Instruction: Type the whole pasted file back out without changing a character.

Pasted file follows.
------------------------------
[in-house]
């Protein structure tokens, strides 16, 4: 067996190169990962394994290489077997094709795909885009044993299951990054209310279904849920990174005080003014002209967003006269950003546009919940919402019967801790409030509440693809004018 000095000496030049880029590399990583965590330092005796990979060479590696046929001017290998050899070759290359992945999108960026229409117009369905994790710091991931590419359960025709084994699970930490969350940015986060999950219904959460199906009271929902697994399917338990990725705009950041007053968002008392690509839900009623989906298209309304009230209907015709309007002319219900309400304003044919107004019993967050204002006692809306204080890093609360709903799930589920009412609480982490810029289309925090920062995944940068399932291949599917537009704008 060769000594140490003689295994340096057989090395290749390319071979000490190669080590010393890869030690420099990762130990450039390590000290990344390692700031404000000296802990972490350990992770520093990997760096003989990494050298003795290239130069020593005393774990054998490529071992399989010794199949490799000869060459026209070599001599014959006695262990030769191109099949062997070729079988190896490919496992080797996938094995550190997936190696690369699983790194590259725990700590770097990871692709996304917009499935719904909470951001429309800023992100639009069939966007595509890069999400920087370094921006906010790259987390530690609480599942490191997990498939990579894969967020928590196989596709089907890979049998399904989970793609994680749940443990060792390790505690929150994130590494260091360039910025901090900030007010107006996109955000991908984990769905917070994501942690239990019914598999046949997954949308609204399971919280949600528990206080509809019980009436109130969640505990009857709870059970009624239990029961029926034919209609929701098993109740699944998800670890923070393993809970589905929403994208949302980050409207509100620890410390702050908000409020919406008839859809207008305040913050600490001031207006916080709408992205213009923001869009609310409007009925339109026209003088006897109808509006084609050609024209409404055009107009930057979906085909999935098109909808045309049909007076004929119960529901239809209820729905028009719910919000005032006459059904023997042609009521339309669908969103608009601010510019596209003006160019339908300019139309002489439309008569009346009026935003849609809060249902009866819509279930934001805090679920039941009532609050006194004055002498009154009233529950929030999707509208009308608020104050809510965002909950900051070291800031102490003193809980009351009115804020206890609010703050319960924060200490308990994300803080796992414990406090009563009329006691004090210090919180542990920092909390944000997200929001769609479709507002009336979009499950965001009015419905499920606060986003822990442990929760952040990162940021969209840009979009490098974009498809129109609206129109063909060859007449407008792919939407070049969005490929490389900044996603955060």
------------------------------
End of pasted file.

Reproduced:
[in-house]
């Protein structure tokens, strides 16, 4: 067996190169990962394994290489077997094709795909885009044993299951990054209310279904849920990174005080003014002209967003006269950003546009919940919402019967801790409030509440693809004018 000095000496030049880029590399990583965590330092005796990979060479590696046929001017290998050899070759290359992945999108960026229409117009369905994790710091991931590419359960025709084994699970930490969350940015986060999950219904959460199906009271929902697994399917338990990725705009950041007053968002008392690509839900009623989906298209309304009230209907015709309007002319219900309400304003044919107004019993967050204002006692809306204080890093609360709903799930589920009412609480982490810029289309925090920062995944940068399932291949599917537009704008 060769000594140490003689295994340096057989090395290749390319071979000490190669080590010393890869030690420099990762130990450039390590000290990344390692700031404000000296802990972490350990992770520093990997760096003989990494050298003795290239130069020593005393774990054998490529071992399989010794199949490799000869060459026209070599001599014959006695262990030769191109099949062997070729079988190896490919496992080797996938094995550190997936190696690369699983790194590259725990700590770097990871692709996304917009499935719904909470951001429309800023992100639009069939966007595509890069999400920087370094921006906010790259987390530690609480599942490191997990498939990579894969967020928590196989596709089907890979049998399904989970793609994680749940443990060792390790505690929150994130590494260091360039910025901090900030007010107006996109955000991908984990769905917070994501942690239990019914598999046949997954949308609204399971919280949600528990206080509809019980009436109130969640505990009857709870059970009624239990029961029926034919209609929701098993109740699944998800670890923070393993809970589905929403994208949302980050409207509100620890410390702050908000409020919406008839859809207008305040913050600490001031207006916080709408992205213009923001869009609310409007009925339109026209003088006897109808509006084609050609024209409404055009107009930057979906085909999935098109909808045309049909007076004929119960529901239809209820729905028009719910919000005032006459059904023997042609009521339309669908969103608009601010510019596209003006160019339908300019139309002489439309008569009346009026935003849609809060249902009866819509279930934001805090679920039941009532609050006194004055002498009154009233529950929030999707509208009308608020104050809510965002909950900051070291800031102490003193809980009351009115804020206890609010703050319960924060200490308990994300803080796992414990406090009563009329006691004090210090919180542990920092909390944000997200929001769609479709507002009336979009499950965001009015419905499920606060986003822990442990929760952040990162940021969209840009979009490098974009498809129109609206129109063909060859007449407008792919939407070049969005490929490389900044996603955060």